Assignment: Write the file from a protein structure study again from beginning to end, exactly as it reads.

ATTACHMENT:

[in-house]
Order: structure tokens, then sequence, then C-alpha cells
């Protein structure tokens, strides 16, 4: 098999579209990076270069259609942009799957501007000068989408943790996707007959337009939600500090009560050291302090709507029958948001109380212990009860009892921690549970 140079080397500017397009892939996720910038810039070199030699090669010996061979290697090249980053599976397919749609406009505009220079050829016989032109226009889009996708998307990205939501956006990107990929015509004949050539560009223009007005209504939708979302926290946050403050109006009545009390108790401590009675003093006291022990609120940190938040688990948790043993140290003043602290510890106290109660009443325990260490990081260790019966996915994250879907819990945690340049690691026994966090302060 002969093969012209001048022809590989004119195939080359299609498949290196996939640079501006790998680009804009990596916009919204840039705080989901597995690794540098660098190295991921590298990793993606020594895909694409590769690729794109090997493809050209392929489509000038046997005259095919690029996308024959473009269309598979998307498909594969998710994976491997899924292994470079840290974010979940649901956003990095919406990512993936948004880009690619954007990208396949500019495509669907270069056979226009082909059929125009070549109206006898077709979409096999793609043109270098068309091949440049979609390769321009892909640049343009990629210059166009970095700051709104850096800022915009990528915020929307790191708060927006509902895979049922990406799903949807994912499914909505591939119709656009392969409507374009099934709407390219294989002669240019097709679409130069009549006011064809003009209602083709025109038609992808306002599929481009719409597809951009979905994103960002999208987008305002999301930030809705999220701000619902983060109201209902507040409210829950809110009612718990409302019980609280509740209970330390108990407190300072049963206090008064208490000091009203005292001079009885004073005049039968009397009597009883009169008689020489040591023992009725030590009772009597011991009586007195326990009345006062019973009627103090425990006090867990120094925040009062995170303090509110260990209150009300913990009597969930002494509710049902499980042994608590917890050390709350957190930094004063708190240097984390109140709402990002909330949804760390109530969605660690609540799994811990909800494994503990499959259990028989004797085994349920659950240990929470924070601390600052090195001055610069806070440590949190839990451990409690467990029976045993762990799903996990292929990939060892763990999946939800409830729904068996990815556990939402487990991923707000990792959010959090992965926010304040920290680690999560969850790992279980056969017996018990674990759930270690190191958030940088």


[in-house]
Order: structure tokens, then sequence, then C-alpha cells
């Protein structure tokens, strides 16, 4: 098999579209990076270069259609942009799957501007000068989408943790996707007959337009939600500090009560050291302090709507029958948001109380212990009860009892921690549970 140079080397500017397009892939996720910038810039070199030699090669010996061979290697090249980053599976397919749609406009505009220079050829016989032109226009889009996708998307990205939501956006990107990929015509004949050539560009223009007005209504939708979302926290946050403050109006009545009390108790401590009675003093006291022990609120940190938040688990948790043993140290003043602290510890106290109660009443325990260490990081260790019966996915994250879907819990945690340049690691026994966090302060 002969093969012209001048022809590989004119195939080359299609498949290196996939640079501006790998680009804009990596916009919204840039705080989901597995690794540098660098190295991921590298990793993606020594895909694409590769690729794109090997493809050209392929489509000038046997005259095919690029996308024959473009269309598979998307498909594969998710994976491997899924292994470079840290974010979940649901956003990095919406990512993936948004880009690619954007990208396949500019495509669907270069056979226009082909059929125009070549109206006898077709979409096999793609043109270098068309091949440049979609390769321009892909640049343009990629210059166009970095700051709104850096800022915009990528915020929307790191708060927006509902895979049922990406799903949807994912499914909505591939119709656009392969409507374009099934709407390219294989002669240019097709679409130069009549006011064809003009209602083709025109038609992808306002599929481009719409597809951009979905994103960002999208987008305002999301930030809705999220701000619902983060109201209902507040409210829950809110009612718990409302019980609280509740209970330390108990407190300072049963206090008064208490000091009203005292001079009885004073005049039968009397009597009883009169008689020489040591023992009725030590009772009597011991009586007195326990009345006062019973009627103090425990006090867990120094925040009062995170303090509110260990209150009300913990009597969930002494509710049902499980042994608590917890050390709350957190930094004063708190240097984390109140709402990002909330949804760390109530969605660690609540799994811990909800494994503990499959259990028989004797085994349920659950240990929470924070601390600052090195001055610069806070440590949190839990451990409690467990029976045993762990799903996990292929990939060892763990999946939800409830729904068996990815556990939402487990991923707000990792959010959090992965926010304040920290680690999560969850790992279980056969017996018990674990759930270690190191958030940088």